Watch John Oliver Explore Insanity of Standardized Testing

"Something is wrong with our system when we just assume a certain number of kids will vomit," 'Last Week Tonight' host says. "Tests are supposed to be assessments of skills, not a rap battle on '8 Mile' road"

With the school year winding down around the United States, John Oliver dedicated a segment of Sunday's Last Week Tonight to exposing the insanity of standardized tests, "the fastest way to terrify any child with five letters outside of just whispering the word 'clown.'"

The host opens the segment by highlighting schools' absurd methods of pumping up students for the exams – from test-hyping parody songs to pep rallies (like one in Texas that featured the Funky Monkey mascot). But nobody's laughing about standardized tests, which often put unfair pressure on teachers and students. 

The anxiety is so real that "official instructions for test administrators specify what to do if a student vomits on his or her test booklet," Oliver says. "And something is wrong with our system when we just assume a certain number of kids will vomit. Tests are supposed to be assessments of skills, not a rap battle on 8 Mile road. Eminem, why did your mom make you spaghetti? She knew tonight was rap battle night."

The standardized test explosion dates back to the Nineties and early 2000s. On his third day in office, George W. Bush announced his No Child Left Behind program, which "increased the number of federally mandated tests from six to 17." President Obama campaigned that he would de-emphasize the heavy testing – but he's pushed his own initiatives like Race to the Top, which emphasizes the Common Core state standards. These concepts are sound in principle but difficult to implement, leading to many states using "value-added analysis," which ties teacher pay to student test scores.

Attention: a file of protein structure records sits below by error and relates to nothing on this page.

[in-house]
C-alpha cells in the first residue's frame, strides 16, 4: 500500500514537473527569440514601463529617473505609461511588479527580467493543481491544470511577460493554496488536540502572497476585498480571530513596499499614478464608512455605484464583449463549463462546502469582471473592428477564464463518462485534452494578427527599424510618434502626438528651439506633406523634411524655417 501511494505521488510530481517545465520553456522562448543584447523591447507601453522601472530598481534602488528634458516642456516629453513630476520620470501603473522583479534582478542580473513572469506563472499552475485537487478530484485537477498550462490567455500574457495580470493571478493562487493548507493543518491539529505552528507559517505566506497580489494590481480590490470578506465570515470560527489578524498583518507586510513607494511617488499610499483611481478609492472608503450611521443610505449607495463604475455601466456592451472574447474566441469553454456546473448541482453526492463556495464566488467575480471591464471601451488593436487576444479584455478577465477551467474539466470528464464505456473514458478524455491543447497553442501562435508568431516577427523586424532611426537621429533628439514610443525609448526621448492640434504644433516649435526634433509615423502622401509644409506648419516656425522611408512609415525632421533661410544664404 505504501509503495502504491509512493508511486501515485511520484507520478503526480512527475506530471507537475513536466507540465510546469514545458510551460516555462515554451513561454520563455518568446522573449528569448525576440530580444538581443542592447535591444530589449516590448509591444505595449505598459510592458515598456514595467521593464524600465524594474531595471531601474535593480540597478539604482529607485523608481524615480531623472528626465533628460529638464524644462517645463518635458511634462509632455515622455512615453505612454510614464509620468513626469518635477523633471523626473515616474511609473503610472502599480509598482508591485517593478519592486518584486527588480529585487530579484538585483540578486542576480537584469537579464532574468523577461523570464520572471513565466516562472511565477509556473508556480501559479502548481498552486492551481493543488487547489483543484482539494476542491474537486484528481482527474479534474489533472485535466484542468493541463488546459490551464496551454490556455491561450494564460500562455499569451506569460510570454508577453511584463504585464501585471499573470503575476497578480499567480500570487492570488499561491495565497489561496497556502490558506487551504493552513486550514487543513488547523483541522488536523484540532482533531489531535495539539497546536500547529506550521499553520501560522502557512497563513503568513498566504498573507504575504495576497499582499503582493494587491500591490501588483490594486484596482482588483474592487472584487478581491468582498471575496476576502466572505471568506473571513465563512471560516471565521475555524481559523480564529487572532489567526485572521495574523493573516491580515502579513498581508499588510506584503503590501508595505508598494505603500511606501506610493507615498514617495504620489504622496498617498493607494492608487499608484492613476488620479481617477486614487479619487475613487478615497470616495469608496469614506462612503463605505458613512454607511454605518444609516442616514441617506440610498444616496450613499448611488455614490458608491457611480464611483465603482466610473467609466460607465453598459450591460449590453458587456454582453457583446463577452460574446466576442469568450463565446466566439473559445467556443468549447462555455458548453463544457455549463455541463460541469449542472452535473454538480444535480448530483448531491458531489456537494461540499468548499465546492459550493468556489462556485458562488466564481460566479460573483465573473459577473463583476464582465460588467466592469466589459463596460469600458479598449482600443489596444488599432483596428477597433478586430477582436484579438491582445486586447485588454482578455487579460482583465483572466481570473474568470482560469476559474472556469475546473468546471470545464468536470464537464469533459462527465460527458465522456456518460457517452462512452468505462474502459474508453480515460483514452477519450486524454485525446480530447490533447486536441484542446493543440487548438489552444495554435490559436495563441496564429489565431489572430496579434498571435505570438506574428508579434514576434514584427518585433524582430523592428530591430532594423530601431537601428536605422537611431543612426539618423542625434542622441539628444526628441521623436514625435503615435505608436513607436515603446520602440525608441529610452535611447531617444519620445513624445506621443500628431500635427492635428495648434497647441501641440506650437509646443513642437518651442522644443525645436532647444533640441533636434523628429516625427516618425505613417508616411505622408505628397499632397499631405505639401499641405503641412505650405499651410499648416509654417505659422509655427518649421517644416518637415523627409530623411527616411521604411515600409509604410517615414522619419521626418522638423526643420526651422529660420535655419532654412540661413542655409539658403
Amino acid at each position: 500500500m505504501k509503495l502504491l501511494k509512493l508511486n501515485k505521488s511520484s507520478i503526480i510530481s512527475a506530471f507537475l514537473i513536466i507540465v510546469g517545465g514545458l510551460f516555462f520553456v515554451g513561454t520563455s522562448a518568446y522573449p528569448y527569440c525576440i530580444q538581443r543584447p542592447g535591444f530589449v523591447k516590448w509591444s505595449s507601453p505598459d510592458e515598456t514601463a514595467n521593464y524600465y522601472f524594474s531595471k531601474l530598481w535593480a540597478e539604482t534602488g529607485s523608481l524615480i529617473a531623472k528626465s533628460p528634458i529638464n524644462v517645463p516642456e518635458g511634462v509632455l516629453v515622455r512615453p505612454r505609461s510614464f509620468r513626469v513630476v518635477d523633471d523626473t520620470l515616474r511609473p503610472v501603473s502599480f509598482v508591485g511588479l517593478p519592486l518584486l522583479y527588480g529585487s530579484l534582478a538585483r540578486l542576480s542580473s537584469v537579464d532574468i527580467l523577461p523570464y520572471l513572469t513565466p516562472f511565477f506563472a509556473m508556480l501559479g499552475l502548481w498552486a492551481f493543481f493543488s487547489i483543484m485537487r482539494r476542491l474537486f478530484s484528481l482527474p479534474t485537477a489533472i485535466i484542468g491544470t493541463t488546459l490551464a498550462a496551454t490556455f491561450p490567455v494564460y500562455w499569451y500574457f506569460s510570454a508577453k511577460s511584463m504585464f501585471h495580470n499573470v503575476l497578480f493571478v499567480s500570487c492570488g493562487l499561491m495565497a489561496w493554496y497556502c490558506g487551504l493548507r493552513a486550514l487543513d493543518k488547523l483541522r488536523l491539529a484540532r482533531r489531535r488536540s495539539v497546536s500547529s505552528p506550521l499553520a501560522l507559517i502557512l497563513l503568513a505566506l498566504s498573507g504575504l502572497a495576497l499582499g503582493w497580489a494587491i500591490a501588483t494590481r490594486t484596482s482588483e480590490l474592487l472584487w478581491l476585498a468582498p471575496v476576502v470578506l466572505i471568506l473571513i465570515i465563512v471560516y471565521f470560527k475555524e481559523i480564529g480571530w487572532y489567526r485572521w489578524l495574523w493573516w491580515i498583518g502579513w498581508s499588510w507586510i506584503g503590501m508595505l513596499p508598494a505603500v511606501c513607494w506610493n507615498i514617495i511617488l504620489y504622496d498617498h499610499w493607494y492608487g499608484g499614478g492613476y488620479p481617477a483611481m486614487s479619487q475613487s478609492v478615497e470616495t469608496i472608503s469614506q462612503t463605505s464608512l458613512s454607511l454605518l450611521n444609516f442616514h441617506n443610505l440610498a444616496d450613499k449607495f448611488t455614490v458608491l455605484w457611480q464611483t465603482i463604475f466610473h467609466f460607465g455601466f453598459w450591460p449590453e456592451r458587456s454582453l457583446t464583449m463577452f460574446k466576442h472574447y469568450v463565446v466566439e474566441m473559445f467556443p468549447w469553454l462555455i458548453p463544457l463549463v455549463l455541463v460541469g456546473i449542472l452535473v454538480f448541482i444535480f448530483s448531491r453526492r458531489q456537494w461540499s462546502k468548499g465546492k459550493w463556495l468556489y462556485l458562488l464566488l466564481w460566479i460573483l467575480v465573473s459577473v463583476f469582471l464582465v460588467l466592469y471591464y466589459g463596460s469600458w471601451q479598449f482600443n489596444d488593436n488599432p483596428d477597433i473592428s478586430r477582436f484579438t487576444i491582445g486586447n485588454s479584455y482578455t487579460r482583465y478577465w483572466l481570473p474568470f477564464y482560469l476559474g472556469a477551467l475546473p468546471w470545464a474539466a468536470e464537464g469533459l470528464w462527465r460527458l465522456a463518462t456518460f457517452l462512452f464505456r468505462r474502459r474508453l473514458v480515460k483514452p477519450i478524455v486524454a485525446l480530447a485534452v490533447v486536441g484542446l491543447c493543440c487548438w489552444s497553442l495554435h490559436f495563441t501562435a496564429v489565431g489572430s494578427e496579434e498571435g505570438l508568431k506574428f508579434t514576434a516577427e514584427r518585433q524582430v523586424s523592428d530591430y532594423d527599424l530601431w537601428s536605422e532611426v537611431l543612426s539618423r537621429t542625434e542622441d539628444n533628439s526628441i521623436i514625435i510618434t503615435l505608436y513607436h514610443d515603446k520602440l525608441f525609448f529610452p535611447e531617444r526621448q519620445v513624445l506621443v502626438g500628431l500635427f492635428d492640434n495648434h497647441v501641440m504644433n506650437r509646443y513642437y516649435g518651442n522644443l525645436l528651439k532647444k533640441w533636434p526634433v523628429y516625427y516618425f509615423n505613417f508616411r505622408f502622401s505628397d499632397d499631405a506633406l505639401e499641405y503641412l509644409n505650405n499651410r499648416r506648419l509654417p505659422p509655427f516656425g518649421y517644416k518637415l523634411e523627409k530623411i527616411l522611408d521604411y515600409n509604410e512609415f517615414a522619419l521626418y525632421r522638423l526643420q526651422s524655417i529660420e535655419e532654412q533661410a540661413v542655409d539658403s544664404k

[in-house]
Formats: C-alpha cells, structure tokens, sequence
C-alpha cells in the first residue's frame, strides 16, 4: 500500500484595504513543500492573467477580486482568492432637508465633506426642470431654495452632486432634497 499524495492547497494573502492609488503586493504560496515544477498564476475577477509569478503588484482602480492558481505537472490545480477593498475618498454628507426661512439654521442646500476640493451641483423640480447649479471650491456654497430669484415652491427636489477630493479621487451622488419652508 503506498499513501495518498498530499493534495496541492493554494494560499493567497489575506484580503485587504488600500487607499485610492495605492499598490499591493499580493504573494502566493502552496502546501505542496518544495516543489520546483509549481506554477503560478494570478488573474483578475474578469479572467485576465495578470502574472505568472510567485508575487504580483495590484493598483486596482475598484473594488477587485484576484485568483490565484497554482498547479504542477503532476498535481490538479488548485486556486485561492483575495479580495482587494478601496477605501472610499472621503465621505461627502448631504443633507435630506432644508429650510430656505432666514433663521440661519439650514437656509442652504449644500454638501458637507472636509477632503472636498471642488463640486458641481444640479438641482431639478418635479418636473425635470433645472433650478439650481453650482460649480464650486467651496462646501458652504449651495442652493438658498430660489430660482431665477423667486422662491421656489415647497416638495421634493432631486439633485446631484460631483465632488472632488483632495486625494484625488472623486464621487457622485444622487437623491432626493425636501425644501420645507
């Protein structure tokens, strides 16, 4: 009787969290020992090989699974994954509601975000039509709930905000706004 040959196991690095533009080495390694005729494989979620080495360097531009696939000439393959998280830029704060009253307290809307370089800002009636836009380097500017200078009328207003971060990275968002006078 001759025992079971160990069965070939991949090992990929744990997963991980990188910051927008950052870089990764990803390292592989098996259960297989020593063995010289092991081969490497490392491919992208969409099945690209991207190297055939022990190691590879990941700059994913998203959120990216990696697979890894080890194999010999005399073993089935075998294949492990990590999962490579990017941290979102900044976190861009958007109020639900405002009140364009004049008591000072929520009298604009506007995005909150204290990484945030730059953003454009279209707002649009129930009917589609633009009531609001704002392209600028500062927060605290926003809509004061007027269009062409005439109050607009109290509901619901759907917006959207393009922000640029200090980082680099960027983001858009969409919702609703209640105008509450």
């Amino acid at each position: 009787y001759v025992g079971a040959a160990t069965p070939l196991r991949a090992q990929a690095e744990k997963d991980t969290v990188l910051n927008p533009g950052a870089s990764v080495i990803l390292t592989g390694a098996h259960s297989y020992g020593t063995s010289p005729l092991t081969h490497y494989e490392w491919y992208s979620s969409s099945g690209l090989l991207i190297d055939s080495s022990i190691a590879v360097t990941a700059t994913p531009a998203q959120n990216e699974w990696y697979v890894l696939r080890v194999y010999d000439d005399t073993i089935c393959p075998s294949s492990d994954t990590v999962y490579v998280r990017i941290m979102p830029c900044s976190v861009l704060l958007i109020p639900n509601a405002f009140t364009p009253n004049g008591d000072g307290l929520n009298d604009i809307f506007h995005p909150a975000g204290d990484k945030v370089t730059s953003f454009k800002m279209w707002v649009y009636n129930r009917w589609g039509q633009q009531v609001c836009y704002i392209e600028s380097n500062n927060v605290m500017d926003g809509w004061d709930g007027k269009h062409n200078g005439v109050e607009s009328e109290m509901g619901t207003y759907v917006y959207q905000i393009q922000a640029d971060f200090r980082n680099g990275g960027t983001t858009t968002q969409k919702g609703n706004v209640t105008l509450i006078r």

The system is flawed in every aspect. Many of the tests are impossibly challenging, fail to reflect ability in a practical sense, include error-laden questions and are graded with shady scoring tactics. "At this point, you have to ask yourself: If standardized tests are bad for teachers and bad for kids, who exactly are they good for?" Oliver says. The tests are operated by companies like Pearson Education, which had 40 percent of the testing market cornered as of 2012. "The only test they have no hand in is the HPV test you might take in college," the host jokes.

The U.S. has seen over a decade of standardized testing, but studies prove the achievement gap hasn't been narrowed. Don't worry, though – Oliver has the cure. "If all this pressure is making you feel nauseous, like you might vomit at any second, then don't worry," he says, bringing in everyone's favorite standardized test mascot. "I've got four words for you that will make you feel better: Here comes the monkey!"